Our Saints

January 20, 2017 SSH Admin

Fr. Raimundo dos Anjos Beirao
He was born in Lisbon, on March 8, 1810. At the age of 16 joins the Third Order Regular of St. Francis of Assisi and takes the name of Friar Raimundo dos Anjos Beirao. He is ordained as a Priest in 1833. Due to the impact of Liberalism he is forced to abandon the Convent and decides to dedicate himself entirely to preaching, throughout the country. By the Decree of May 6, of 1855, he is declared Apostolic Missionary, Singer, Musician and publishes some booklets with novenas and based on other religious themes.

In the beginning of his Priestly Life, he starts the Association of the Sons of Saint Cajetan – boys whom he educates and who accompany him in questing and distributing among the poor, the alms that were received. The contact with misery causes him to dream about starting a Religious Congregation that would minimize the suffering of the needy. Libania do Carmo is the instrument that God provides him for the realization of this dream. He dies in the grace of God on the July 13, 1878, surrounded by the Religious Family founded by him.

St. Elizabeth of Portugal
Queen Isabel (sometimes known as the PEACEMAKER) was born in 1271 and died in 1336. She was named after her great-aunt, the great Elizabeth of Hungary, but is known in Portuguese history by the Spanish form of that name, Isabel. The daughter of Pedro III, King of Aragon, and Constantia, grandchild of Emperor Frederick II, she was educated very piously, and led a life of strict regularity and self-denial from her childhood: she said the full Divine Office daily, fasted and did other penances, and gave up amusement. Elizabeth was married very early to Denis, King of Portugal, a poet, and known as Rei Lavrador, or the working king, from his hard work in is country’s service. His morals, however, were extremely bad, and the court to which his young wife was brought consequently most corrupt. Nevertheless, Elizabeth quietly pursued the regular religious practices of her maidenhood, whilst doing her best to win her husband’s affections by gentleness and extraordinary forbearance. They had two children, a daughter Constantia and a son Affonso. She was devoted to the poor and sick, and gave every moment she could spare to helping them, even pressing her court ladies into their service. She was the peace maker within her family, when her son Prince Affonsa revolted against his father King Denis in war. she rode to the battle ground and brought peace between her husband and son. King Denis died in 1325, his son succeeding him as Affonso IV.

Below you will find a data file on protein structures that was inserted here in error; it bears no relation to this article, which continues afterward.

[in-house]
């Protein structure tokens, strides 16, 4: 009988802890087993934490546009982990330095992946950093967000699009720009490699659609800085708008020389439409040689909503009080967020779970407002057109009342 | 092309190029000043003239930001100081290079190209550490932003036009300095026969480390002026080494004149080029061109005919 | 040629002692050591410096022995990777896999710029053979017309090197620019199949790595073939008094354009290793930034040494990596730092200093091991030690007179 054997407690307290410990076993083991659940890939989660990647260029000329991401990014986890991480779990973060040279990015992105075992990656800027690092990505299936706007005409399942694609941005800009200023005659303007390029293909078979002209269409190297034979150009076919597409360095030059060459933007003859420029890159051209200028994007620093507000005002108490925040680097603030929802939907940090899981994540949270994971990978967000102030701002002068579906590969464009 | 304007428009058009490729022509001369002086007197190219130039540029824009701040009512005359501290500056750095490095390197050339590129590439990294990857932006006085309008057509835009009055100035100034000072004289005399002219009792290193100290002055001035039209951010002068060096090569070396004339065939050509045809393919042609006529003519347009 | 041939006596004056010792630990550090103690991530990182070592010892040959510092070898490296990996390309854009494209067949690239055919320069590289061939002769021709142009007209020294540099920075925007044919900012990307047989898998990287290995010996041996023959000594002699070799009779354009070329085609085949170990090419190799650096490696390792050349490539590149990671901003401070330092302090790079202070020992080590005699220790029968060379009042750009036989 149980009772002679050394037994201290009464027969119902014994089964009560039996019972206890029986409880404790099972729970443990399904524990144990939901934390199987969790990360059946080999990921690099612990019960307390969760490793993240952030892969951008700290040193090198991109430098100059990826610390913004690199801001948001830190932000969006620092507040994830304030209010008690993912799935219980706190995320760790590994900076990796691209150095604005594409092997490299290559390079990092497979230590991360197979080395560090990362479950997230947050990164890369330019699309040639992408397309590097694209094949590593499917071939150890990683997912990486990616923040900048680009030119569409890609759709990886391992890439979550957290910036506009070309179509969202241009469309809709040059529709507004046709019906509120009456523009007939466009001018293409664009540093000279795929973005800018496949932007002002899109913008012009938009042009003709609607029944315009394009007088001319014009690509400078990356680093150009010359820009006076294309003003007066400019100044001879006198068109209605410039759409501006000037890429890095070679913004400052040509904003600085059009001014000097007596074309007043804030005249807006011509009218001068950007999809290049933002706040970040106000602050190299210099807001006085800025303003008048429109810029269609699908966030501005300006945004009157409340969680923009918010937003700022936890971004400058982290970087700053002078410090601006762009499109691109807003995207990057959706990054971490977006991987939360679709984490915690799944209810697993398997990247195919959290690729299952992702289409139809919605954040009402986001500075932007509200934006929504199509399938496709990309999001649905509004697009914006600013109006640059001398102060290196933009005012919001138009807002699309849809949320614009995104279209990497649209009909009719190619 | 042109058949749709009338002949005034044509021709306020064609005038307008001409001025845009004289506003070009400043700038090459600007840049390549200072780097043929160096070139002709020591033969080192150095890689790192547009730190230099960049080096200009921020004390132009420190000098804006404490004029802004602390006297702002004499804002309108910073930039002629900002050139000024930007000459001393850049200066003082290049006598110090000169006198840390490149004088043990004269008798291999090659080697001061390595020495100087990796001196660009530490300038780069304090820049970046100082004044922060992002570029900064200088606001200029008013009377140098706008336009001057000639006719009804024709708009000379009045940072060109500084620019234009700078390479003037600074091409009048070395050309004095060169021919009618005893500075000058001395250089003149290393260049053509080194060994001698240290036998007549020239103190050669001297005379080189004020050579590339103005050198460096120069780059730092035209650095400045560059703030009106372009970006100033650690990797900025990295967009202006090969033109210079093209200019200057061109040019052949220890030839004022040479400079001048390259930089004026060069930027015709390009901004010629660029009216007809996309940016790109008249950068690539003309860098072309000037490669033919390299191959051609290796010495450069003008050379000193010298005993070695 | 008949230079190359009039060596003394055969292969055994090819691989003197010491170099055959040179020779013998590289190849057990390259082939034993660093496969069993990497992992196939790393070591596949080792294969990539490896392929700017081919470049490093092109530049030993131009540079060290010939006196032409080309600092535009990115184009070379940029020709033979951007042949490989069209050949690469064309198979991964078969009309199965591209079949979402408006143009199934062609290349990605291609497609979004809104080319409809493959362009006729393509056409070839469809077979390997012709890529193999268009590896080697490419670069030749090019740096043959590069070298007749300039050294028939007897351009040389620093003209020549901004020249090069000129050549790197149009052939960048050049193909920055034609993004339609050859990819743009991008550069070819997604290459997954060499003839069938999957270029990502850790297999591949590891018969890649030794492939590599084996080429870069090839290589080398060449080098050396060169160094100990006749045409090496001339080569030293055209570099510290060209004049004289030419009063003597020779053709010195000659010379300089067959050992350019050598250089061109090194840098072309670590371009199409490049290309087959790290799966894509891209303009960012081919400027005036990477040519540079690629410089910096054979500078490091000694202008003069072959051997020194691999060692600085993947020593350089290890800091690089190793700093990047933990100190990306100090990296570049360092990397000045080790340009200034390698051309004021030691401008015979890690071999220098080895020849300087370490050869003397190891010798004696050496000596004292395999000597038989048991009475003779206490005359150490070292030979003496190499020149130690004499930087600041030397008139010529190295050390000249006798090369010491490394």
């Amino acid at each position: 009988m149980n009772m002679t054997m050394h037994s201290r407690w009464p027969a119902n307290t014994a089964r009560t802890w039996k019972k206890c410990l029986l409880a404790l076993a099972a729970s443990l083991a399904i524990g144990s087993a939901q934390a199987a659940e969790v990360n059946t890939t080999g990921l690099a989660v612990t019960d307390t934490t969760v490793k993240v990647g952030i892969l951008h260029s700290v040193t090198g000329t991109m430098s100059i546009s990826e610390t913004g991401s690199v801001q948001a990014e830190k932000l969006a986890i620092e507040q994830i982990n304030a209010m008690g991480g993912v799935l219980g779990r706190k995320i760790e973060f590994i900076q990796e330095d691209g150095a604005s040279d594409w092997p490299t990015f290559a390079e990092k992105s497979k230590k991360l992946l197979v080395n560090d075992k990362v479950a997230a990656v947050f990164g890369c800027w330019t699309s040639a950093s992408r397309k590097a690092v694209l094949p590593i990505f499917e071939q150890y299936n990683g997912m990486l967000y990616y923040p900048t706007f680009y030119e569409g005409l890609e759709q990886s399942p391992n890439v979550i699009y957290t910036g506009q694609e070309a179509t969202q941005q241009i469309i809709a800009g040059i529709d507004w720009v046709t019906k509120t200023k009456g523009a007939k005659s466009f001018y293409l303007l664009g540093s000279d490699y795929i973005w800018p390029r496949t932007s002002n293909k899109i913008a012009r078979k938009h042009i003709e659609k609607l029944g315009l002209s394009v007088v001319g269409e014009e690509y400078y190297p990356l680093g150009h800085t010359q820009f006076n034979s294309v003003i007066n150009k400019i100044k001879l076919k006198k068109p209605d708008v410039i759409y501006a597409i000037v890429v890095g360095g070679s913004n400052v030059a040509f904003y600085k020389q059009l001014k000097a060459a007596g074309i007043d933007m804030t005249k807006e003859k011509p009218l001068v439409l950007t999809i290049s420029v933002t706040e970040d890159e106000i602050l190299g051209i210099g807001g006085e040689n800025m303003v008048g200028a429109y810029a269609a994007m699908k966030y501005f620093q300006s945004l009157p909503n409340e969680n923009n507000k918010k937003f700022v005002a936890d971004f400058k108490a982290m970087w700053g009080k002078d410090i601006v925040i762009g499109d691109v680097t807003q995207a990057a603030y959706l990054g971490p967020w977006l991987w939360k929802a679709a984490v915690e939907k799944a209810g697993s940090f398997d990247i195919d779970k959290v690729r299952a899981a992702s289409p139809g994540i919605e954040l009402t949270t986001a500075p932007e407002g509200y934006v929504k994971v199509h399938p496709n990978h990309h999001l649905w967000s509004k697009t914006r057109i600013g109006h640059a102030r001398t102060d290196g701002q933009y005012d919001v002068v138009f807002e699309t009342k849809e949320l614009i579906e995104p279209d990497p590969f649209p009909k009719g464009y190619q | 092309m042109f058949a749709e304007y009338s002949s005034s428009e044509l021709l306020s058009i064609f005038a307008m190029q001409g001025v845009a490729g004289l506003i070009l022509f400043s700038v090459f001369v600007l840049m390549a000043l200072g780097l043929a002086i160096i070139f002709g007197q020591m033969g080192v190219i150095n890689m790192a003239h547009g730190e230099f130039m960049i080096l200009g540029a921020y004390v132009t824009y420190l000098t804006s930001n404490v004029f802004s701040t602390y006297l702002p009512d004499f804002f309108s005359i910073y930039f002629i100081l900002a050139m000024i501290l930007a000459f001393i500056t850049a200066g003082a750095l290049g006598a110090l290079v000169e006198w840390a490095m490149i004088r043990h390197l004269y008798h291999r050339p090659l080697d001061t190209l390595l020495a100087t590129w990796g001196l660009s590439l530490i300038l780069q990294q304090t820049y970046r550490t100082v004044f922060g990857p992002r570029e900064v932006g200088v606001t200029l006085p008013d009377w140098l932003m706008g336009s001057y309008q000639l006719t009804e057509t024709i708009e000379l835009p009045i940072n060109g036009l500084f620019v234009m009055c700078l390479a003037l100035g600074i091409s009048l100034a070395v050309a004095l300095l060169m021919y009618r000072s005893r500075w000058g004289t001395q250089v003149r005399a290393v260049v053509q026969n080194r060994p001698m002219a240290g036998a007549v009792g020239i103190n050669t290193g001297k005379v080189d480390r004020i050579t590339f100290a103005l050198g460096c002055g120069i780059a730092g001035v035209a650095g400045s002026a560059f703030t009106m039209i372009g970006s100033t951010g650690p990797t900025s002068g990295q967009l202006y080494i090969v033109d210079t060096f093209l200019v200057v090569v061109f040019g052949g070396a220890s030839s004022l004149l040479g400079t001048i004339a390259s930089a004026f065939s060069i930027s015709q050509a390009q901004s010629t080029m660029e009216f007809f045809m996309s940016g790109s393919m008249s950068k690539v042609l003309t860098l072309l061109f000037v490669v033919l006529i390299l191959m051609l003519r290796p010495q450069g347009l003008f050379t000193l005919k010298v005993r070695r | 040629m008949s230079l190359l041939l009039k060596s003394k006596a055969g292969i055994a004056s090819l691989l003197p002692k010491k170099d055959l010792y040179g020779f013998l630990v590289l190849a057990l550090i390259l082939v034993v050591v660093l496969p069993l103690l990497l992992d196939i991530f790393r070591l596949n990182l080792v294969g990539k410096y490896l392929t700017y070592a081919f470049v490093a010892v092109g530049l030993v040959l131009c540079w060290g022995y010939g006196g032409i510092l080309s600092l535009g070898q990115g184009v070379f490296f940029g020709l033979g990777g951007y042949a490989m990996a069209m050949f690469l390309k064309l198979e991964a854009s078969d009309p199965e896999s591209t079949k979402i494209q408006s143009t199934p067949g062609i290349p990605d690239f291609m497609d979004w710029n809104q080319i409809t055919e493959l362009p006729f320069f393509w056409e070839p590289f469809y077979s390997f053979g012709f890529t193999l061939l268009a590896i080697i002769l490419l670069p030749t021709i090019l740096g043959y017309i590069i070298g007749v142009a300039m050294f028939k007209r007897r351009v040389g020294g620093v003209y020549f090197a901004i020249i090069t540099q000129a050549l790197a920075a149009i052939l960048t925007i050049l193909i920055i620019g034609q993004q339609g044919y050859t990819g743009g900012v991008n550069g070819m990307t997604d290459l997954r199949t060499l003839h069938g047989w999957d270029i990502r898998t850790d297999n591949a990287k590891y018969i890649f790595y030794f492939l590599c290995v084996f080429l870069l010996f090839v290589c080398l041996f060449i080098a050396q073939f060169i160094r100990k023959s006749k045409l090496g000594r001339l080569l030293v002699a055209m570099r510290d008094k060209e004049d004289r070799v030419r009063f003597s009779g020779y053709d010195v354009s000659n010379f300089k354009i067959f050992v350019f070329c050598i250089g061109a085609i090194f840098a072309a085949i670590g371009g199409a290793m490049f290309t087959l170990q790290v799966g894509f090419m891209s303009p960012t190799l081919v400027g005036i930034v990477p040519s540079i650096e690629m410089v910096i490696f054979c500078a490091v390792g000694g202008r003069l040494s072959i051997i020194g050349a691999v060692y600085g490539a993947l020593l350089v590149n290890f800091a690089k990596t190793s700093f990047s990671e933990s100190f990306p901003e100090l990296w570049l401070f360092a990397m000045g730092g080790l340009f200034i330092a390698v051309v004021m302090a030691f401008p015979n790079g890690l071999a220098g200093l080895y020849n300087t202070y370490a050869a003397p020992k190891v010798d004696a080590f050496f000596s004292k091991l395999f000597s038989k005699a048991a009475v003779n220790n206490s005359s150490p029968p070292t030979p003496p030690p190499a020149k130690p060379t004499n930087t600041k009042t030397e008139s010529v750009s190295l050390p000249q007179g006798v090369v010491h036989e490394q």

St.Elizabeth then retired to a convent of Poor Clares which she had founded at Coimbra, where she took the Franciscan Tertiary habit, wishing to devote the rest of her life to the poor and sick in obscurity. But she was called forth to act once more as peacemaker. In 1336 Affonso IV marched his troops against the King of Castile, to whom he had married his daughter Maria, and who had neglected and ill-treated her. In spite of age and weakness, the holy queen insisted on hurrying to Estremoz, where the two king’s armies were drawn up. She again stopped the fighting and caused terms of peace to be arranged. But the exertion brought on her final illness; and as soon as her mission was fulfilled she died of a fever, full of heavenly joy, and exhorting her son to the love of holiness and peace. St. Elizabeth was buried at Coimbra, and miracles followed her death. She was canonized by Pope Urban VIII in 1625, and her feast is kept on 4 July.

St. Clare of Assisi
Clare was born in Assisi, in 1194, the eldest daughter of Favorino Scifi, Count of Sasso-Rosso and his wife Ortolana. Clare was born into one of the richest noble families in Assisi. It is said that when Lady Ortulana was pregnant with Clare, she received a prophecy that her unborn child would be a great saint and bring light into a dark world. As a child Clare was devoted to prayer and yearned for a more spiritual life.

In 1210, Clare was drawn by Francis’ preaching and by his values. Francis received her into religious life in 1212. Initially, she lived with the nuns in a Benedictine monastery, but later, Clare and her younger sister Agnes moved to San Damiano, where they founded the Order of Poor Ladies (Poor Clares). There they lived an enclosed life wearing simple tunics as signs of their acceptance of the vows of poverty, chastity and obedience.